Creating On-Demand Elastic Services

by Andrew Prokop | Arrow Systems Integration

Source: No Jitter

I said come on over, Baby
a whole lotta shakin' goin' on
I said come on over, Baby
Baby, you can't go wrong
we ain't fakin'
a whole lotta shakin' goin' on
- Dave "Curlee" Williams

There is a tectonic shift in how we transact business. For the longest time, the model has been that producers created branded products. For instance, Ford built cars. Those cars had unique names that carried the Ford label on the front grill and back hatch. The cars were sent to dealers around the world who sold them to people who were set on buying a Ford. Ford's marketing department was focused (pardon the pun) on making Ford's name and products instantly recognizable.

"Built Ford tough."

"Built for the road ahead."

"Have you driven a Ford lately?"


This producer/consumer relationship is based on the concept of creating and selling. Yes, there were nearly always companies in the middle that acted as resellers for a manufacturer's products, but the end result was still the same. Money was made by creating desirable products and then selling those products to willing customers.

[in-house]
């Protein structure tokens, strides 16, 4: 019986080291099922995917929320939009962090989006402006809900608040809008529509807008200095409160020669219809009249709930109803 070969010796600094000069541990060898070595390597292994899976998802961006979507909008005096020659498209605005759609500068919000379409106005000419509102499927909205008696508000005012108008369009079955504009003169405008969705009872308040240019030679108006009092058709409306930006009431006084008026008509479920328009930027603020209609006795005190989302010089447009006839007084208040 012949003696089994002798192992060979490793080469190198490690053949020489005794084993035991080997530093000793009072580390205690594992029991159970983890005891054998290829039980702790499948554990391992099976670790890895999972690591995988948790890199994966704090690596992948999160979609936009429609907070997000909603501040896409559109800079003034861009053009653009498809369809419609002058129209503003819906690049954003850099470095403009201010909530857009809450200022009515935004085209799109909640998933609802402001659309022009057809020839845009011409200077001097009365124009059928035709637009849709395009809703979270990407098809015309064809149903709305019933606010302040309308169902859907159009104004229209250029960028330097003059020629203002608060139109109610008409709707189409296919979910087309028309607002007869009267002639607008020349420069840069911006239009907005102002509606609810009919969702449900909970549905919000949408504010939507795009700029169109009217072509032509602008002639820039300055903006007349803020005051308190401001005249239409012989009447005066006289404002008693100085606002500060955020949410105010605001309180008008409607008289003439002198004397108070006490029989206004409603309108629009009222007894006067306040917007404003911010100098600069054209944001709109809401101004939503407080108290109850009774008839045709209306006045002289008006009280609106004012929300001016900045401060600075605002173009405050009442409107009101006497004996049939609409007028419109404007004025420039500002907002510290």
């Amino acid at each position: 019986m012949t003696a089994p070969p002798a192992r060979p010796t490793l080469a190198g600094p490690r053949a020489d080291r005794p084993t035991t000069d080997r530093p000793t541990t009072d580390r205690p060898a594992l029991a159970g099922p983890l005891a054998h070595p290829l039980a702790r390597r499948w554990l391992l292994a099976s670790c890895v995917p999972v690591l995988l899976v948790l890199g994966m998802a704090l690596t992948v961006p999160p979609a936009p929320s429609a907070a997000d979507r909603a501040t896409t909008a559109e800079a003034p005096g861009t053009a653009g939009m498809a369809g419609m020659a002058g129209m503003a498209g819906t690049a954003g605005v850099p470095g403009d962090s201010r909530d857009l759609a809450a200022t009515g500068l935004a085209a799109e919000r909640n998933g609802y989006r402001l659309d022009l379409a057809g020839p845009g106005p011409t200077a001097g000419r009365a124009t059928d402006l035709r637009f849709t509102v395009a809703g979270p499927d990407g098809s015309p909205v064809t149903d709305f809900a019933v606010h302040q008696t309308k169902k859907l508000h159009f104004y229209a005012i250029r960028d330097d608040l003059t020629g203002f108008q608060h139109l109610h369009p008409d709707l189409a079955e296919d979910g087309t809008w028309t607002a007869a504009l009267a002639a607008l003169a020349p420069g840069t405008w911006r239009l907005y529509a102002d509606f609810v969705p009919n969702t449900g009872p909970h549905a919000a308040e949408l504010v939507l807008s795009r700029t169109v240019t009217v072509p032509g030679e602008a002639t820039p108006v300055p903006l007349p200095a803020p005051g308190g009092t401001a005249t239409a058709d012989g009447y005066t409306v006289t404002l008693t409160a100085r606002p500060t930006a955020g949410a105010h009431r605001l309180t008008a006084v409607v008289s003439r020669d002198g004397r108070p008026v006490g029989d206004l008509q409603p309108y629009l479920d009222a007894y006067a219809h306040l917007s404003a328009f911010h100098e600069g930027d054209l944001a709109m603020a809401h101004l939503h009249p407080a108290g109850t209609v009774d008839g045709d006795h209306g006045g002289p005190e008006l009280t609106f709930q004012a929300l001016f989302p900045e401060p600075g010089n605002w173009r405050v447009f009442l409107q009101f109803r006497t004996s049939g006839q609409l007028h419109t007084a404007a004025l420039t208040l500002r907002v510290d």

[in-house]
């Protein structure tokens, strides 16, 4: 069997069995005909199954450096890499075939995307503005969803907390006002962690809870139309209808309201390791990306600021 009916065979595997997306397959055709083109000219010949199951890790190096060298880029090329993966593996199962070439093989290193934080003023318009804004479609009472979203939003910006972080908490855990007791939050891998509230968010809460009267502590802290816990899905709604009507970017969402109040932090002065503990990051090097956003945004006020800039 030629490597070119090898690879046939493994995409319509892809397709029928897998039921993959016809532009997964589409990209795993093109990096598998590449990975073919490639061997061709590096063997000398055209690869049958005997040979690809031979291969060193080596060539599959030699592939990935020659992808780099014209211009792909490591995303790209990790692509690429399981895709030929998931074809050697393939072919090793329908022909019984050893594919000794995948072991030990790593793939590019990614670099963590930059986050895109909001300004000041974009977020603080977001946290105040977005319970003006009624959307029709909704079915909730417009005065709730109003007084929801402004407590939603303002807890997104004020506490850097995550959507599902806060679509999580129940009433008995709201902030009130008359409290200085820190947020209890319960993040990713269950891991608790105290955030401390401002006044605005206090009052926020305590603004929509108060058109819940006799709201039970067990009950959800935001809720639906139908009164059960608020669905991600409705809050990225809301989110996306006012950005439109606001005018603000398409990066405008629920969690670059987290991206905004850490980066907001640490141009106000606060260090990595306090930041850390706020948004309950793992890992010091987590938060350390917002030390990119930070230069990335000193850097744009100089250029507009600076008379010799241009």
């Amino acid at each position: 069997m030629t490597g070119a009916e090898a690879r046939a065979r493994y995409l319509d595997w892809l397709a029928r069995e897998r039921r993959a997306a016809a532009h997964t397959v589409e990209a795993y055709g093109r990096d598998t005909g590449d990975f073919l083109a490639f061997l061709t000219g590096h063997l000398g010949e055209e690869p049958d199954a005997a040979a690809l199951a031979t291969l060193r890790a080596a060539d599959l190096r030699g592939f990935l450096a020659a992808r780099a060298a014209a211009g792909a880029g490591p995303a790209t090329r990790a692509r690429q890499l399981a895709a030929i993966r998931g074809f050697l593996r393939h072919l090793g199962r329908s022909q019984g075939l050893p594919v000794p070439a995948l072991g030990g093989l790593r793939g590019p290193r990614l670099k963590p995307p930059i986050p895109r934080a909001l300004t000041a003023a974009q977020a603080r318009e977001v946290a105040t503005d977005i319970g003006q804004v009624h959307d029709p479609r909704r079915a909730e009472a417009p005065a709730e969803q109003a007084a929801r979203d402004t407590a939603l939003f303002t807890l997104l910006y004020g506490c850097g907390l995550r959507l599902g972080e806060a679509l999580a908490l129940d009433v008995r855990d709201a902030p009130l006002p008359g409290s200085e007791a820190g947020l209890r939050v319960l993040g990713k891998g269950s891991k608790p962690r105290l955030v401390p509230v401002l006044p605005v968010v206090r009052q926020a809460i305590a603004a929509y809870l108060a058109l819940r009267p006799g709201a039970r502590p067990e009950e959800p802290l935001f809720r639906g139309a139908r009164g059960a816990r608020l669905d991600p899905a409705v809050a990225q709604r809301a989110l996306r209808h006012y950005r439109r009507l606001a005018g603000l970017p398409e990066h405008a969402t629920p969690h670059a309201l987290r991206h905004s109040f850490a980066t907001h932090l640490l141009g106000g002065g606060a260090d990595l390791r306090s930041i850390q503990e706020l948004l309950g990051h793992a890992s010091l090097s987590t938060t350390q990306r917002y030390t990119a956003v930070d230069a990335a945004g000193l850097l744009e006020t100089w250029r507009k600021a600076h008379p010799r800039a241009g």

What Ford did not do was sell access to their infrastructure that made those cars. They didn't allow a consumer to walk into one of their plants, purchase raw and finished materials, and build his or her own model of car. As much as I would love to design and make the "Andrew Car," Ford is not in the business of helping me do that.

But what if Ford did allow me to come in and build my own car? Sure, I would need the help of trained engineers and auto workers, but why couldn't they be part of the deal. I fly to Detroit, pay my money, and Ford provides me with the people and materials needed to build the Andrew Car.

Does this sound farfetched? Perhaps when it comes to building an automobile, but how about a Web service? Isn't that what you do when you create a GoDaddy hosted website? You don't buy your own servers, software, and network. You don't purchase a contract with an ISP. Heck, with all the templates and tools that GoDaddy makes available, you don't need to know a thing about HTML or any other aspect of designing a webpage. All you need to do is pay money, come up with some words and pictures, and voila, you have a working website. Clearly, this is a business model that can and does work.

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